Brands that repin third-party content attract more followers than those who simply link back to their own ecommerce sites. The key is to remain relevant but also entertaining, useful or have a keen eye for visuals that your users find attractive.

There is also the standard ‘bread and butter’ of Pinterest here:

Inspirational quotes board.

Retro nostalgia.

And of course... uh... this...

All the types of content that Pinterest users generally respond to.

However the key thing that ASOS practices, which is also vital for any retailer wishing to drive traffic to its ecommerce store, is that it’s enabled 'Rich Pins’.

Meaning that any product image contains information on price and availability. 

This also links directly to the relevant product landing page.

For information on this, check out our post on how to use Rich Pins.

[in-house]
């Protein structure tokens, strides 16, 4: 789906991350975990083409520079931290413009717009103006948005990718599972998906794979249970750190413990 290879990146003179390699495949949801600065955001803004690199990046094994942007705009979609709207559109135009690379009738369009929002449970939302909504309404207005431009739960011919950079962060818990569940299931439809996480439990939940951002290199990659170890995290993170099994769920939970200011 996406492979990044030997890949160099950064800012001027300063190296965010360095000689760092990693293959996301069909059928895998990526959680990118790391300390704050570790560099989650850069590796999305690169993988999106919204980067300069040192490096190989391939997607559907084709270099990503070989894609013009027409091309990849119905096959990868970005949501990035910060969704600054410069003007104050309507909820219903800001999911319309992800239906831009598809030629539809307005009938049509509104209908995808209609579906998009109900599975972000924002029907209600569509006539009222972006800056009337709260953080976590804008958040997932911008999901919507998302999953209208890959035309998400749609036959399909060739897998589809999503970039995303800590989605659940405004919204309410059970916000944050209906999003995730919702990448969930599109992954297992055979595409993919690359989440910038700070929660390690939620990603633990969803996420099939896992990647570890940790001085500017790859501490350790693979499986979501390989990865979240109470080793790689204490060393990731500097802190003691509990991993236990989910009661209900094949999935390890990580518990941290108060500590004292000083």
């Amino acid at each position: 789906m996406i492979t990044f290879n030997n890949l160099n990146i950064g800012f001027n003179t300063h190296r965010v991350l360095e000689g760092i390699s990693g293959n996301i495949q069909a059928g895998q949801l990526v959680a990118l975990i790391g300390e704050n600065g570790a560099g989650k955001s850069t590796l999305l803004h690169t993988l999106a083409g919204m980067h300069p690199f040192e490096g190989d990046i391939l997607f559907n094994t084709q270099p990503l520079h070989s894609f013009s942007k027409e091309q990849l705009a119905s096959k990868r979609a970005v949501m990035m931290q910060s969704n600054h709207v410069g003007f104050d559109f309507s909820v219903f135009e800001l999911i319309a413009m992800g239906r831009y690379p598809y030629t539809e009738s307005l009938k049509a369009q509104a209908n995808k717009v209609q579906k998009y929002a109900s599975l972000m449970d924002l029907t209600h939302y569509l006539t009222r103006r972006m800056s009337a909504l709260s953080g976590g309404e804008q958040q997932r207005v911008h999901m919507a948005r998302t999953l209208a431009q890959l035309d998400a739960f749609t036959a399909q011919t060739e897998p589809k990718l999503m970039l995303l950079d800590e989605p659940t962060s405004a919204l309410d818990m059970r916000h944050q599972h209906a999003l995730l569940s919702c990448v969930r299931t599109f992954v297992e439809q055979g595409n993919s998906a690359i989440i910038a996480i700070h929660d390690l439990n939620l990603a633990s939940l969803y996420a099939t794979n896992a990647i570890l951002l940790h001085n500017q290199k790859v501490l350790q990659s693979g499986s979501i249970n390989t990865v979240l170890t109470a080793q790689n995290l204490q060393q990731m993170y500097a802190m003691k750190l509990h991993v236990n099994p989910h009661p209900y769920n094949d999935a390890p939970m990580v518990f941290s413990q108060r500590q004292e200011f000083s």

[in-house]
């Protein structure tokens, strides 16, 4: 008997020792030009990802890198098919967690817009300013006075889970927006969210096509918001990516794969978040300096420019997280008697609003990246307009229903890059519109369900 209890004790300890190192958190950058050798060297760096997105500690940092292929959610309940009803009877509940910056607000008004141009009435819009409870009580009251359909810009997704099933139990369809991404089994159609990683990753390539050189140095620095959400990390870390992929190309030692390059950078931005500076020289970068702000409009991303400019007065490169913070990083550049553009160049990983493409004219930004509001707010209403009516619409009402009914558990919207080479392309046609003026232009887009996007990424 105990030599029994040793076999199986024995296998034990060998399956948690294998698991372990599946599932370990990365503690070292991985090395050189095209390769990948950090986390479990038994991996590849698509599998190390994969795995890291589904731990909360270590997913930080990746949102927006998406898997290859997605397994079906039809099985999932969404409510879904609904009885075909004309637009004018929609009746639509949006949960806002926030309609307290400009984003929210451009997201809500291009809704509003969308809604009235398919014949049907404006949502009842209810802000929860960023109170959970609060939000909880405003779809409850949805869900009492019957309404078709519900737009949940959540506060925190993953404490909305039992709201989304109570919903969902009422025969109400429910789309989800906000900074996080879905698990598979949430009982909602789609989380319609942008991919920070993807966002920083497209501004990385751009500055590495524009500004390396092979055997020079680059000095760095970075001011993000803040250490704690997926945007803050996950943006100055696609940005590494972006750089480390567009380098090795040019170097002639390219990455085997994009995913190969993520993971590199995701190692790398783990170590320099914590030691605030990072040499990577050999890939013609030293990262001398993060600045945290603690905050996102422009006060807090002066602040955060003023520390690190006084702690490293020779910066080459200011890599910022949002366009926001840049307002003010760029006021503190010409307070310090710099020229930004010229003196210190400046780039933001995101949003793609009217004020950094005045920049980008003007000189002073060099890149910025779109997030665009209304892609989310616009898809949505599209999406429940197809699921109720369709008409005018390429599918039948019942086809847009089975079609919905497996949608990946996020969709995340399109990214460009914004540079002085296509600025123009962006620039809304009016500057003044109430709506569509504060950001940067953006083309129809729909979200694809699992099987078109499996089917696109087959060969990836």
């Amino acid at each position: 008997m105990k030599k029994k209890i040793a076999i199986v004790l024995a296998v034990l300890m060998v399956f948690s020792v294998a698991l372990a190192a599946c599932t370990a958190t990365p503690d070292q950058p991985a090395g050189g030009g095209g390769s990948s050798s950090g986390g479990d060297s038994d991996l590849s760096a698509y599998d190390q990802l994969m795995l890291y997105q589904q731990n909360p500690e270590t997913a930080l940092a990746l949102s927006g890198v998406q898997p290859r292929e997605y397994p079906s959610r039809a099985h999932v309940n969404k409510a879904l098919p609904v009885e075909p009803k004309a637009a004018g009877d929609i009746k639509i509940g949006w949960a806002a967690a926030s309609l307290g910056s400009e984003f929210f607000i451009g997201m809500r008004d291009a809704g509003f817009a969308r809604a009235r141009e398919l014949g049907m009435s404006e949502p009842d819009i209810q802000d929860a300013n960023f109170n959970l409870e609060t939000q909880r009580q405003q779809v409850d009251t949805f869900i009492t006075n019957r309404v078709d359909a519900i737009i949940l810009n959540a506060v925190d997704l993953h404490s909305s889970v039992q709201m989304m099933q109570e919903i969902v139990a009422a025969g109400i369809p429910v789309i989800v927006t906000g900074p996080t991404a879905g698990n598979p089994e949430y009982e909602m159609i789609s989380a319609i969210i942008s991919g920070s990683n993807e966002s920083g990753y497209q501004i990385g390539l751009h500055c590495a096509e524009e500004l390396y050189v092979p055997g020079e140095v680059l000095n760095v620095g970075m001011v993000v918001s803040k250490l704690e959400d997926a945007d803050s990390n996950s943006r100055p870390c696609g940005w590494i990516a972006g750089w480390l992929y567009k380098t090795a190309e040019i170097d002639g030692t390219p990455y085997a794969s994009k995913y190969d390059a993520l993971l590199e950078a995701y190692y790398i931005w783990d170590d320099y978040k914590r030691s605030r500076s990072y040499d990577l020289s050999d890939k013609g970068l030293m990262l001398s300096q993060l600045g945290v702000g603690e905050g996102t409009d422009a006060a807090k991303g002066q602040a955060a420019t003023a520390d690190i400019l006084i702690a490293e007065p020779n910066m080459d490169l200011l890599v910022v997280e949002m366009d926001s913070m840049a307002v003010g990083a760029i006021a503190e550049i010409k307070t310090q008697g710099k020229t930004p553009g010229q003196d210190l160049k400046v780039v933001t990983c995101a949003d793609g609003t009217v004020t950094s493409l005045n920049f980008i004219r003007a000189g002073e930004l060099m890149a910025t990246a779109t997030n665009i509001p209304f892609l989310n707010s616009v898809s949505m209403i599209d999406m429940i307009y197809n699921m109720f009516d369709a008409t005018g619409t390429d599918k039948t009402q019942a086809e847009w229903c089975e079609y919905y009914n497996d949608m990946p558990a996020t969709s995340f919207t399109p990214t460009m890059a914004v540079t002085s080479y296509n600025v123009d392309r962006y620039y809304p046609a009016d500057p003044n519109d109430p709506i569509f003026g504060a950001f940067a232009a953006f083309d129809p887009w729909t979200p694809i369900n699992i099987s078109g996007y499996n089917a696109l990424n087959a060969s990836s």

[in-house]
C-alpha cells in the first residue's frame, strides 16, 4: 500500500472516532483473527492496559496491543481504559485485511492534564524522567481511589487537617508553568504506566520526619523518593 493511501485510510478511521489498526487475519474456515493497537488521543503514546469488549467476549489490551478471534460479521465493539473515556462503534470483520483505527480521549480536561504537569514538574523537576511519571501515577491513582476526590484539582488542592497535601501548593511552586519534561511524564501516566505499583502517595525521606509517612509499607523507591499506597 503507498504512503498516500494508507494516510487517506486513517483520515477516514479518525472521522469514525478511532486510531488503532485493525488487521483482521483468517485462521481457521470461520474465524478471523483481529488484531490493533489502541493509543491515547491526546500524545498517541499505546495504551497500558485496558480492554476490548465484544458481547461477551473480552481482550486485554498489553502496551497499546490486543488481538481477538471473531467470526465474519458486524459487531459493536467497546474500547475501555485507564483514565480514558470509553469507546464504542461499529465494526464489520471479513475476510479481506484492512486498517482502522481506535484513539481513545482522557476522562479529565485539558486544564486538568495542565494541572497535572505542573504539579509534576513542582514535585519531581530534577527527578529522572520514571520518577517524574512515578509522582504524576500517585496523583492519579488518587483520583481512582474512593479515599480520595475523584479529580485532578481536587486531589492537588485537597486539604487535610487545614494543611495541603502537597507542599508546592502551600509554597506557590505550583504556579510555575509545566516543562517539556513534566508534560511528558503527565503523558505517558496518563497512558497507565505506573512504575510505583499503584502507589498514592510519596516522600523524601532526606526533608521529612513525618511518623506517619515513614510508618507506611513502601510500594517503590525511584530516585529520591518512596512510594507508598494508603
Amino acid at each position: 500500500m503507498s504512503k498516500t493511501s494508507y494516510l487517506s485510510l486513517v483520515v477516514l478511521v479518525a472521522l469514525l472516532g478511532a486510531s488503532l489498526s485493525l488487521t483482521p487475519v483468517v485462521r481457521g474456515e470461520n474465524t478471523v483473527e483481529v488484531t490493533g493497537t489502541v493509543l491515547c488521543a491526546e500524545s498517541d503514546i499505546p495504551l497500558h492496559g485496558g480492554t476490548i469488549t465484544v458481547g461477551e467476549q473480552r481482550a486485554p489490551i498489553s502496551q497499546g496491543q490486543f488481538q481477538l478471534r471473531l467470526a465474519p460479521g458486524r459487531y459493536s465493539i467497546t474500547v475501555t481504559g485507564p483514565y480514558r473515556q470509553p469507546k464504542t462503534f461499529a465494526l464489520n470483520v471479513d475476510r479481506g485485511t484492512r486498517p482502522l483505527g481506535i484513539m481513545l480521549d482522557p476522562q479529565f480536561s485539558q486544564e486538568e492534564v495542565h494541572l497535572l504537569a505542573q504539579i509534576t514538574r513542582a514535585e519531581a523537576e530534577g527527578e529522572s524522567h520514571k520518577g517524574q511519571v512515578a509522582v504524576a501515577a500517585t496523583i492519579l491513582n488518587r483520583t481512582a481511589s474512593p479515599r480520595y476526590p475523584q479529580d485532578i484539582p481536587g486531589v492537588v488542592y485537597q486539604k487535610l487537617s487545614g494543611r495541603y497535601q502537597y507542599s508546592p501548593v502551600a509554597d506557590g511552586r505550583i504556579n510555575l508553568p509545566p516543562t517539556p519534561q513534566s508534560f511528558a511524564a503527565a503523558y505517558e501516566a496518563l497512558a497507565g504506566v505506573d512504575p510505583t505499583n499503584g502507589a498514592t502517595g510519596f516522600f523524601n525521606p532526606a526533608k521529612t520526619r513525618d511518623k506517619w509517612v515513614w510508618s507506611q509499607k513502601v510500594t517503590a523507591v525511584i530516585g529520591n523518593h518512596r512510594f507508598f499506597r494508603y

Christopher Ratcliff

Published 27 November, 2014 by Christopher Ratcliff

Christopher Ratcliff is the editor of Methods Unsound. He was the Deputy Editor of Econsultancy. You can follow him on Twitter or connect via Google+ and LinkedIn

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Comments (6)

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Simone Kurtzke

Simone Kurtzke, Lecturer in Digital Marketing at Robert Gordon University

From an SEO perspective, given that the board title is used both in the URL and in the H1 tag, I disagree with this sentence here: 'For instance here is 'ASOS <3s Wrapping Up', which is much more interesting then calling it 'Clothes for Winter'.'

I haven't used Pinterest professionally in a while, but if I were involved with it now I would certainly recommend that SEO / UX best practice is followed both in board titles and description. They should not just be search friendly but the SERP appearance should be optimised for any [brand name] + Pinterest searches.

They can (and should!) be creative in their use of the channel, but demonstrate this with the products they pin and curation etc. (but not at the expense of SEO).

over 3 years ago

Jaaved Khatree

Jaaved Khatree, SEO Consultant at